• They are ‘lightweight’ when compared to transformer models in all areas that matter when creating scalable services (model size, training times, inference speed).
  • Due to the above point they can be trained from scratch on domain specific texts. In addition to this they can be trained on relatively small data sets (i.e. thousands of documents rather than the many millions typically used to train transformer models).
  • They are easier to interpret due to the fact that a word vector will remain consistent and will not change based on the context of the surrounding text (both an advantage and a disadvantage, more on this later).

In addition to the above they are super simple to implement using the Gensim library. Here we are building a fastText model:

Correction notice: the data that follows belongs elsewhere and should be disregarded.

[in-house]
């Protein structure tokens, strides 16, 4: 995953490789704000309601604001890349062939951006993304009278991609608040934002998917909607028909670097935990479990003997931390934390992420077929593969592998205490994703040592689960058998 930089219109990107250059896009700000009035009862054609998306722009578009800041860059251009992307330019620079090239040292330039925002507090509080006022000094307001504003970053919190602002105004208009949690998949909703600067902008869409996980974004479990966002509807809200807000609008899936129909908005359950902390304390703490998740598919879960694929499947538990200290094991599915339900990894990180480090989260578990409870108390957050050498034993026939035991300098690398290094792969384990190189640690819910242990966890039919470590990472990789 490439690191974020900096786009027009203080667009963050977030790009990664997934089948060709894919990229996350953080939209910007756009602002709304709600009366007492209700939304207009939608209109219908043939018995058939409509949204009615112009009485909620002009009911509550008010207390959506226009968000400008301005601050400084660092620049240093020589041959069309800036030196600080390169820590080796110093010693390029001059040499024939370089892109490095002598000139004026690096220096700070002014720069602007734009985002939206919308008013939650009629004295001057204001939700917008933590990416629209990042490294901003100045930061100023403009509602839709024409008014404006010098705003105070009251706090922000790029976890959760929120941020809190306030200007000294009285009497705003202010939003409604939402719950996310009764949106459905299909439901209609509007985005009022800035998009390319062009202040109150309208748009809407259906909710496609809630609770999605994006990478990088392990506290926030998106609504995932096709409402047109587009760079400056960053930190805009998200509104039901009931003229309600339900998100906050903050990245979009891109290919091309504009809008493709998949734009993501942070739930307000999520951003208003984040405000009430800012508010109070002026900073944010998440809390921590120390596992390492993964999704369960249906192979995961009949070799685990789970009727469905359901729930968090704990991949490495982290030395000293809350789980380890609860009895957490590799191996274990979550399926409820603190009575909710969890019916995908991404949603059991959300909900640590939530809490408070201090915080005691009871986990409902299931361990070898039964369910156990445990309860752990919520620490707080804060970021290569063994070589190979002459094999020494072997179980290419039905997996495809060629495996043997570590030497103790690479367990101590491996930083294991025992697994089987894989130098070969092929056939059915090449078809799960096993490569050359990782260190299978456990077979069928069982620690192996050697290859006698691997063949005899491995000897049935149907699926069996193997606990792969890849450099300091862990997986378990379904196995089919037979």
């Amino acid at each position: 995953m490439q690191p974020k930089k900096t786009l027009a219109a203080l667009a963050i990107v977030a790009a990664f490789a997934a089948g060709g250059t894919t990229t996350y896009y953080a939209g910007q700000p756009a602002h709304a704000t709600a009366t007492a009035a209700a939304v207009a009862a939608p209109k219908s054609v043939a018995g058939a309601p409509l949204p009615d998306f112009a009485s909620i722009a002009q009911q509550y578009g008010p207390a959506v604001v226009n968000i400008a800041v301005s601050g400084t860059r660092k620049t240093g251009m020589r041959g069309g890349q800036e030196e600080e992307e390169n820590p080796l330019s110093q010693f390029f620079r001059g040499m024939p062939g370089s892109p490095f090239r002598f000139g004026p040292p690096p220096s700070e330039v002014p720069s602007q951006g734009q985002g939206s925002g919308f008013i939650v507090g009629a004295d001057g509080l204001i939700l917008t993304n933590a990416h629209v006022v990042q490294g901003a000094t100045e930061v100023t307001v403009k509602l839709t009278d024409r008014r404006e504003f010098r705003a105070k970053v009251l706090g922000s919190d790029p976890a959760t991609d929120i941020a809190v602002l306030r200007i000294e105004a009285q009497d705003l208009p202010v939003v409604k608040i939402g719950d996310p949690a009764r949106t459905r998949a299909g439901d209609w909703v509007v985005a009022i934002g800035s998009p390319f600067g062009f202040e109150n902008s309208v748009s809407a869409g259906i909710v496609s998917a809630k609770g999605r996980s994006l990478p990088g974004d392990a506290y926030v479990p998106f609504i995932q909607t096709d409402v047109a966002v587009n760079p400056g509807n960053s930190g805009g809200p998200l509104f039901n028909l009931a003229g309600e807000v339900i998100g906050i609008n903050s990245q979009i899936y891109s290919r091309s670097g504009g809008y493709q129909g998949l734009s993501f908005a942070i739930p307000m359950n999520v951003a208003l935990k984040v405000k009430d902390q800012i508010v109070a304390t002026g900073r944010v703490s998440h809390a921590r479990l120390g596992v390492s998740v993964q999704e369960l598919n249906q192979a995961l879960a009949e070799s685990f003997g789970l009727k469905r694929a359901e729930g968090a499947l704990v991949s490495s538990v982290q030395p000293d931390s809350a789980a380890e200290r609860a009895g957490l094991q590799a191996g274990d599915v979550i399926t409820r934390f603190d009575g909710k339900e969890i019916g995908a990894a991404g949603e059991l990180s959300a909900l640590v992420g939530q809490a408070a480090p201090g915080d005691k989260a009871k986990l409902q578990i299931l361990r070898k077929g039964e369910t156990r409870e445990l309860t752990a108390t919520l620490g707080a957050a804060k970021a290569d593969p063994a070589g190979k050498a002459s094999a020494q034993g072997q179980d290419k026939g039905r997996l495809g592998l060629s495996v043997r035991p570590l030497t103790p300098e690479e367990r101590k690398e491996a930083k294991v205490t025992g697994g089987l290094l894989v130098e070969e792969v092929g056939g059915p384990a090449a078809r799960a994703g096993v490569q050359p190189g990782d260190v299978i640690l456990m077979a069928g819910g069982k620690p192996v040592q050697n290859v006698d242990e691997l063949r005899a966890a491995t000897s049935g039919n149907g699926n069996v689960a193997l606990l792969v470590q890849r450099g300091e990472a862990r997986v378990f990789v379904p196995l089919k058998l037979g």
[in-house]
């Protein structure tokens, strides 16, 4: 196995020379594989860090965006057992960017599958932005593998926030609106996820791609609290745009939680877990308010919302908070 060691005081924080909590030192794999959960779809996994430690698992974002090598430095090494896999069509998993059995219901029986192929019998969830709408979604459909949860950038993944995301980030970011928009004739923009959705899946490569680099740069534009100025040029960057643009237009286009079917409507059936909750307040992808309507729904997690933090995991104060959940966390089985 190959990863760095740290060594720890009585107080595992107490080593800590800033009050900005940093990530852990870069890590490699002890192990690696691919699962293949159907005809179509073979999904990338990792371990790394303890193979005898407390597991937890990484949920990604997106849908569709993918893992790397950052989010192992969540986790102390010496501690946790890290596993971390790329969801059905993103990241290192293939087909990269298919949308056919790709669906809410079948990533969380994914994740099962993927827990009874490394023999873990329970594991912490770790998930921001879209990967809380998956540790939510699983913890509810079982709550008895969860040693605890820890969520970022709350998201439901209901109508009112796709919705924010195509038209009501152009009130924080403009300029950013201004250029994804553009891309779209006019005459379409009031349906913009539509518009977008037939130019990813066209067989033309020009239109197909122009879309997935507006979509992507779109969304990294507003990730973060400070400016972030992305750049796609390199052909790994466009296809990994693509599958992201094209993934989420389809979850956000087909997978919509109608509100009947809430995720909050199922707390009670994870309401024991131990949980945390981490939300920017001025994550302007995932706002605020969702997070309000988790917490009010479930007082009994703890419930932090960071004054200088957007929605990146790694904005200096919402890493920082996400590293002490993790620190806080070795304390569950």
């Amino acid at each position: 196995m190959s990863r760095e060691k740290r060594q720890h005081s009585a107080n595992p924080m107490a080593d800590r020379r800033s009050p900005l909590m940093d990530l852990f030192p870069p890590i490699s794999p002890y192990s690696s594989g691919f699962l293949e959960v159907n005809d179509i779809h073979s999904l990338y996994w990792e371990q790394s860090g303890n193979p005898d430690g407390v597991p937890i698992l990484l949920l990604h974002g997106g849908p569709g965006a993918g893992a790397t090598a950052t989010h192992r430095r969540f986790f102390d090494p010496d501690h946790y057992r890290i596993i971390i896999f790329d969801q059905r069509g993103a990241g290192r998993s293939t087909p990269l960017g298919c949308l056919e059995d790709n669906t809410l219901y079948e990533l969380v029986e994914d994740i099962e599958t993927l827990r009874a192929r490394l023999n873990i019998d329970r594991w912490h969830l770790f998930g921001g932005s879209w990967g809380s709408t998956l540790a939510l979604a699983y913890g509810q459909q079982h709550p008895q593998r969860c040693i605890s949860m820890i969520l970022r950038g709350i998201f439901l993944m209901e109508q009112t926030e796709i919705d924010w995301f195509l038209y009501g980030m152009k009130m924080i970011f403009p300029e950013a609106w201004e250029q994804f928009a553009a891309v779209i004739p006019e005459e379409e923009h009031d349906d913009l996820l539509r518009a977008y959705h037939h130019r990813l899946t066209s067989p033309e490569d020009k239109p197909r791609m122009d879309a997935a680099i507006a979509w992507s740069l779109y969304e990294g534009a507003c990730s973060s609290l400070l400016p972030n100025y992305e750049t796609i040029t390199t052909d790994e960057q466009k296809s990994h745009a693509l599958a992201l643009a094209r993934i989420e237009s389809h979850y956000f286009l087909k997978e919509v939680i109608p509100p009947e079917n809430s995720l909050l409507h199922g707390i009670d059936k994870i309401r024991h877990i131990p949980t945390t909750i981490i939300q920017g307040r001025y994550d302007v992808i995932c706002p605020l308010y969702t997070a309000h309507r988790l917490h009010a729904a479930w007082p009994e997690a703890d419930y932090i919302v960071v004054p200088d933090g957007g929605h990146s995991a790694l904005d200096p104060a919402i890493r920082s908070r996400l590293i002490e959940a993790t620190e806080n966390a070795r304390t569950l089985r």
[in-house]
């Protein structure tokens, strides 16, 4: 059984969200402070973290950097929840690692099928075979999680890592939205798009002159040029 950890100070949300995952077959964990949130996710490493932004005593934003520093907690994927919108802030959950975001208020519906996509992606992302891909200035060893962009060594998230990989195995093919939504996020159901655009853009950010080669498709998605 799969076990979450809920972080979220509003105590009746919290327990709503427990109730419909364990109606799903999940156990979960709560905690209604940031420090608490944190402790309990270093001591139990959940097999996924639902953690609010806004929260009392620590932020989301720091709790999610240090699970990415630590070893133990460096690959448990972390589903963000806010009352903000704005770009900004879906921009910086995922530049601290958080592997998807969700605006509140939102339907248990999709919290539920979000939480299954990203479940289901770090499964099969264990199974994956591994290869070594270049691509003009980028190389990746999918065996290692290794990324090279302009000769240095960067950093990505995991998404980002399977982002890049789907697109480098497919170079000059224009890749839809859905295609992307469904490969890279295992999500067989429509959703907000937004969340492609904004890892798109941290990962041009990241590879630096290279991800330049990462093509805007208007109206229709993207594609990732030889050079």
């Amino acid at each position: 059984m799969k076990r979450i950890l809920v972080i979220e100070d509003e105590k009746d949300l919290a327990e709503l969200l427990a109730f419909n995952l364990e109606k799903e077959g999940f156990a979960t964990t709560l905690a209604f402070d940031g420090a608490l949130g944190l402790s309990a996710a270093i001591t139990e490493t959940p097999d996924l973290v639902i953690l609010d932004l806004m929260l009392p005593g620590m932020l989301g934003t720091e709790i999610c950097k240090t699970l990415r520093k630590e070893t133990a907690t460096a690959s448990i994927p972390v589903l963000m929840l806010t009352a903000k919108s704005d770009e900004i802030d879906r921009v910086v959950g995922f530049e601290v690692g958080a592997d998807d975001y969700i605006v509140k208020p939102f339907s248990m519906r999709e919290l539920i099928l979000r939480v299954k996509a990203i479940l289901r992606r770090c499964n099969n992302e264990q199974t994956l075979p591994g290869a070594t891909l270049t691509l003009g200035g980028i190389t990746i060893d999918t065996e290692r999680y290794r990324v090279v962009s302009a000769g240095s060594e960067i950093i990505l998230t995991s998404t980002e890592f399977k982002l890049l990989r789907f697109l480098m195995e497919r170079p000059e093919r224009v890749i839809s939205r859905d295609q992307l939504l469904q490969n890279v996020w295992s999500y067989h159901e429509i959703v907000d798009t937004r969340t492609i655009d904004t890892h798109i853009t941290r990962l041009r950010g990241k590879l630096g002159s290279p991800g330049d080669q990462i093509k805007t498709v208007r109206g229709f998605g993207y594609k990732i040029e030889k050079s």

Reviewing performance:

Now that we have trained up our model, let’s see how it performs.

It never ceases to amaze me just how effective fastText can be at capturing the relationships between words within a corpus. This is best demonstrated with a few examples:

Most similar words to ‘m4’:

ft_model.wv.most_similar("m4", topn=20, restrict_vocab=5000)
Most similar words to ‘m4’. The model understands the link to UK motorway naming. Higher scores indicate greater similarity

This really is quite astounding, the model has clearly learned that M4 relates to the UK motorway and understands that other large UK motorways are similar to this (M1, M5, M3, M60).

It has also learned that LRN is also closely related (this stands for Local Road Network) I did not even know this myself!

The ‘9AT’ token looks quite odd however a quick search reveals that this is the postcode of Highways England.

Including postcode and location information in our word vector model was a deliberate design choice. The rationale was that the model will understand how UK postcodes and locations relate to one another. Let’s put this to the test: